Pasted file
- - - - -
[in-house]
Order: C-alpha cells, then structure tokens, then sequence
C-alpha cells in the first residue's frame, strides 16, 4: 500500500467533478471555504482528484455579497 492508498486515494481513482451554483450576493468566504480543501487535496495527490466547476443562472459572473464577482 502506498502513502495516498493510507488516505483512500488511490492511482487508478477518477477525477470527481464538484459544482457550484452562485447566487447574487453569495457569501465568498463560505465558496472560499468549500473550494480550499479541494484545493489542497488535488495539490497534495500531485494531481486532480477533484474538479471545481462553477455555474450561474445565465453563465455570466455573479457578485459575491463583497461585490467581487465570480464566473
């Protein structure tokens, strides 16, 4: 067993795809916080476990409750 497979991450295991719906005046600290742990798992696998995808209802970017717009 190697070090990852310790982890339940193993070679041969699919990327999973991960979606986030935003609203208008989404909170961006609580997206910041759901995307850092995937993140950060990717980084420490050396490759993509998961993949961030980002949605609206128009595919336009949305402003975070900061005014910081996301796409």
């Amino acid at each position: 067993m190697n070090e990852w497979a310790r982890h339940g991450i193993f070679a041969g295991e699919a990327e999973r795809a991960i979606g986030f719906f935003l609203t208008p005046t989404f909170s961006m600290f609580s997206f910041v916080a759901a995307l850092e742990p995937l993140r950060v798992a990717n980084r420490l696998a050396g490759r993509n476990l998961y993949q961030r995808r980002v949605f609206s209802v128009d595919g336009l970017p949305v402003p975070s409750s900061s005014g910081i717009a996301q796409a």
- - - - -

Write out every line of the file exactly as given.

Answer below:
[in-house]
Order: C-alpha cells, then structure tokens, then sequence
C-alpha cells in the first residue's frame, strides 16, 4: 500500500467533478471555504482528484455579497 492508498486515494481513482451554483450576493468566504480543501487535496495527490466547476443562472459572473464577482 502506498502513502495516498493510507488516505483512500488511490492511482487508478477518477477525477470527481464538484459544482457550484452562485447566487447574487453569495457569501465568498463560505465558496472560499468549500473550494480550499479541494484545493489542497488535488495539490497534495500531485494531481486532480477533484474538479471545481462553477455555474450561474445565465453563465455570466455573479457578485459575491463583497461585490467581487465570480464566473
């Protein structure tokens, strides 16, 4: 067993795809916080476990409750 497979991450295991719906005046600290742990798992696998995808209802970017717009 190697070090990852310790982890339940193993070679041969699919990327999973991960979606986030935003609203208008989404909170961006609580997206910041759901995307850092995937993140950060990717980084420490050396490759993509998961993949961030980002949605609206128009595919336009949305402003975070900061005014910081996301796409």
């Amino acid at each position: 067993m190697n070090e990852w497979a310790r982890h339940g991450i193993f070679a041969g295991e699919a990327e999973r795809a991960i979606g986030f719906f935003l609203t208008p005046t989404f909170s961006m600290f609580s997206f910041v916080a759901a995307l850092e742990p995937l993140r950060v798992a990717n980084r420490l696998a050396g490759r993509n476990l998961y993949q961030r995808r980002v949605f609206s209802v128009d595919g336009l970017p949305v402003p975070s409750s900061s005014g910081i717009a996301q796409a």